Give your eyes a break with f.lux

The way we work has changed. More writing happens in front of a computer screen than ever before, and it’s not uncommon to spend hours in front of a screen every day.

It turns out, that’s not great for your eyes. But eye strain can seem hard to avoid – when almost all your work is on-screen, how are you supposed to keep your eyes rested?

One option available is f.lux. f.lux adjusts the light coming from your computer screen to mimic the natural light cycle of the day. It can help ease a bit of the eye strain, and some users have seen improvement on insomnia as well. Give it a shot at justgetflux.com.

This is literally the worst change to the English language since ‘irregardless’

Chris Traeger from Parks and Recreation:

The definition of the word literally has been changed. Dictionaries including Google, Cambridge, and Merriam Webster have all made the controversial move. Frustrated grammar nerds everywhere can probably take a guess at the new meaning; it’s like their worst fears have literally come to life.

Literally now officially means “used for emphasis or to express strong feeling while not being literally true.” That’s right, figuratively is now actually an antonym and synonym for the word.

For those of you out there ready to commence with the weeping and gnashing of teeth, know this: Dictionary.com’s got your back. They’re holding their ground, though an editor’s note does mention the controversy.

The Type of Horror

He Knows You're Alone typography

Modern horror movie posters seem to follow a formula: take a dramatically lit photo of the lead or big bad person, crop it in super close, and throw an all caps, simple, sans-serif font on it for the title. Or maybe a very thin serif in all caps, if you wanna get crazy. (Seriously though, just look at these: The Purge, The Last Exorcism, Carrie)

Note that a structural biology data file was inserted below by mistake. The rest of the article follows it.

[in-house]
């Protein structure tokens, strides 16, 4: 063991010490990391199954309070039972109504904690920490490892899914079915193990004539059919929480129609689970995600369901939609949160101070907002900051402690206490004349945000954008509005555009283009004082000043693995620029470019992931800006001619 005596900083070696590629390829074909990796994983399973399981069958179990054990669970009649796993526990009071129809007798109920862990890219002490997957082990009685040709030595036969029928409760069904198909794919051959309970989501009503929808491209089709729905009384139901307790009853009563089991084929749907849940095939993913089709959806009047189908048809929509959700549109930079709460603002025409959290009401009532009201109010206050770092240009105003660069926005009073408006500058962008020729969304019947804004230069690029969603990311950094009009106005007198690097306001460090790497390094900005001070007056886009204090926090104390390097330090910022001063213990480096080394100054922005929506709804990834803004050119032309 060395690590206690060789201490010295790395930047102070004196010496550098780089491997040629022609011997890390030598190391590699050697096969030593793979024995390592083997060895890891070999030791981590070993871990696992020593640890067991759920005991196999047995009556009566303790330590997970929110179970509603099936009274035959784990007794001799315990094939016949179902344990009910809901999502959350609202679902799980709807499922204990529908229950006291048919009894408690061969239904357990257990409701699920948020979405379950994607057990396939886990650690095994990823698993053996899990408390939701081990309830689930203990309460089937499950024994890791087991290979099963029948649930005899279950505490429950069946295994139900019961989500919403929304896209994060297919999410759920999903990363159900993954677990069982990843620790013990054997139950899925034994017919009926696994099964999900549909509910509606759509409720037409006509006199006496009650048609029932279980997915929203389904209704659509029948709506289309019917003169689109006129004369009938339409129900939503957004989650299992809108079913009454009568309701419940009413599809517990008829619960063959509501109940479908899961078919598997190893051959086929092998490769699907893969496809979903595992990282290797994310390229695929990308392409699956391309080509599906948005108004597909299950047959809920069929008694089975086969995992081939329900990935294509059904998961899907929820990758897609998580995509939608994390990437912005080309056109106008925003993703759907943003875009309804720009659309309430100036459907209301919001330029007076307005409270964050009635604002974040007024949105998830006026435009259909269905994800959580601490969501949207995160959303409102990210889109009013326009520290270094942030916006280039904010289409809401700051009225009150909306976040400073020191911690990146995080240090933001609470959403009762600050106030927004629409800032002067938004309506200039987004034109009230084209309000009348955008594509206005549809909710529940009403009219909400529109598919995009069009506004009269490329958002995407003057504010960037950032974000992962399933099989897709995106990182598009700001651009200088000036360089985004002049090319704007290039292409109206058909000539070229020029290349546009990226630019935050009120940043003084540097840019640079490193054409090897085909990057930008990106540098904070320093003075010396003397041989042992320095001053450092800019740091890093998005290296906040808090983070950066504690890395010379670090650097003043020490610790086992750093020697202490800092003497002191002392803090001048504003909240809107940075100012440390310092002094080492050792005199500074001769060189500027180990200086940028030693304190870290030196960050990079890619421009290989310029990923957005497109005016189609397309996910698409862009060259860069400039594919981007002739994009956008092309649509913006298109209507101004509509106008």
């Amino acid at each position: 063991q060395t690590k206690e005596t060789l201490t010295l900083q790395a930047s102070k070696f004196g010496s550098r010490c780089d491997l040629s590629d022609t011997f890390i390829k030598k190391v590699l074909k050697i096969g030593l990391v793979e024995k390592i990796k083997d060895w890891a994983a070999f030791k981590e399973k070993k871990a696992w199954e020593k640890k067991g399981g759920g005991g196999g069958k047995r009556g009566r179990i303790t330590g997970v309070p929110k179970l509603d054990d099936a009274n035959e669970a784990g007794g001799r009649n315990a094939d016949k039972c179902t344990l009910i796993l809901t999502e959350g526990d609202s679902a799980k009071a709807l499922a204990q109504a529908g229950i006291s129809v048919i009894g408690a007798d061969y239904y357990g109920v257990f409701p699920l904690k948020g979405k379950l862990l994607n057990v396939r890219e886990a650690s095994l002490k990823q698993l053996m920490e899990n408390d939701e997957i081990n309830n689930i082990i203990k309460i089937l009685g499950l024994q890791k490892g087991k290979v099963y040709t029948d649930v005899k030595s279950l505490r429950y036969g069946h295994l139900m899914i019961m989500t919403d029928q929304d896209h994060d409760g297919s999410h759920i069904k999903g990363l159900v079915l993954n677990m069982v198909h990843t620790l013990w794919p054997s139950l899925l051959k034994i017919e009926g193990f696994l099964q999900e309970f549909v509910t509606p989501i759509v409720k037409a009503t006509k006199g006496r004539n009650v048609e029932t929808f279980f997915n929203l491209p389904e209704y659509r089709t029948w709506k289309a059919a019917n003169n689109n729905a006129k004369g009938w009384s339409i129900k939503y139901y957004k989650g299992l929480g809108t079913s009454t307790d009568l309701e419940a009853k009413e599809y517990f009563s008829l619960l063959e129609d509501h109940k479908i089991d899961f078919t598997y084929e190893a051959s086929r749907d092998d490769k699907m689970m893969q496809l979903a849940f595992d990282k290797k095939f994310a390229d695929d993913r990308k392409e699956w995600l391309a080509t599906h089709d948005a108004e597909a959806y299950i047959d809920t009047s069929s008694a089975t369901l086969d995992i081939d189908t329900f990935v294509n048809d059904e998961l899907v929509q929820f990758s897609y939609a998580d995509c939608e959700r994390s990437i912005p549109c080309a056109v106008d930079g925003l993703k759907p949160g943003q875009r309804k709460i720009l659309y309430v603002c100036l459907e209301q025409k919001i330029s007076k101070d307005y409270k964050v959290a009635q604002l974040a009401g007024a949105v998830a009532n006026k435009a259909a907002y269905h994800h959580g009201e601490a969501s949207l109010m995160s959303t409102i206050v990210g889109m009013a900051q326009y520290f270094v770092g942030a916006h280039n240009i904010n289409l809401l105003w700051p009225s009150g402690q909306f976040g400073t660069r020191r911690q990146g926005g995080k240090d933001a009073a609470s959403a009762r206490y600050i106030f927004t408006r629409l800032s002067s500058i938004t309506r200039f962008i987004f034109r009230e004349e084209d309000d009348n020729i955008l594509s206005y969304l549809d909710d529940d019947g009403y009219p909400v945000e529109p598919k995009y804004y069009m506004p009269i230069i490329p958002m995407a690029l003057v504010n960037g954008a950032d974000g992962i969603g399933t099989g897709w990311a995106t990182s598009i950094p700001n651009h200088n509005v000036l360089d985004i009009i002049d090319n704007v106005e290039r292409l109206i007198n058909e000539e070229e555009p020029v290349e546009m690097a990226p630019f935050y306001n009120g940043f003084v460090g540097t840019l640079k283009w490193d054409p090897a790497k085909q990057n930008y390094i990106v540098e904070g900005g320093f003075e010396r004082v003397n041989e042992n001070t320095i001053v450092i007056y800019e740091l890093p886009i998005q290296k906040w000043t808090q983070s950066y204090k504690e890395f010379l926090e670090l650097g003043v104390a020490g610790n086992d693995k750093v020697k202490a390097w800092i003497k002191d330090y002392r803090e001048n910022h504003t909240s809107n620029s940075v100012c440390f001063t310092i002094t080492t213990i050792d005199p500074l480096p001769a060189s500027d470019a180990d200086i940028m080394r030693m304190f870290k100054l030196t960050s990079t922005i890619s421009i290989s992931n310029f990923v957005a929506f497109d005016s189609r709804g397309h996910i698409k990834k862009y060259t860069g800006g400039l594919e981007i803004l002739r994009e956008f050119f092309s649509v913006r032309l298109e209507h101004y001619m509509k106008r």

But it wasn’t always this way – there was a time when horror movies got the first class treatment with beautiful custom logotypes. In the 80′s the genre enjoyed a boom in popularity, and movies like The Evil Dead and The Fog led the way with beautiful distinct type. Take a closer look at The Verge.

The Internet Changed Music, but We Still Don’t Know How

CDs will soon disappear like cassette tapes. The new trend is to plug in an auxiliary cord and let your music playlist flow or shuffle through Pandora and other music services. The Verge recently referred readers to an interview in The New Yorker between Sasha Frere-Jones and Dave Allen of UK punk band Gang of Four, which includes a brief discussion with Damon Krukowski a pop/folk-rock musician. In this interview they discuss how to consider “the internet” as a complex and unpredictable factor that affects artists and listeners across the world, instead of reducing it to American users of iTunes, Pandora, and The Pirate Bay.” It has always been a struggle for musicians to make a profit. With the Internet the hustle just got real. Allen points out, “there are plenty of people out there who fully support music and musicians and who will happily pay to see them perform, buy their T-shirts, their downloads.”

musicPic
image from The Oatmeal

On the other hand, there’s the tactile generation. Allen describes these fans as a group, “which doesn’t see the Internet as a replacement for books or vinyl records.” Despite the Internet changing music, it’s unclear how. The illegal sharing of music has become an epidemic. It’s important for music companies to be creative and find new innovations to promote their artist. Krukowski mentions that the goal of music isn’t to reach everyone, but to reach its audience. There’s no going backward to gain what’s lost. The Internet has thrown the music industries lemons, so they need to grab a juicer and make Mike’s Hard Lemonade. How will musicians survive, there’s no telling where music will be in the next century.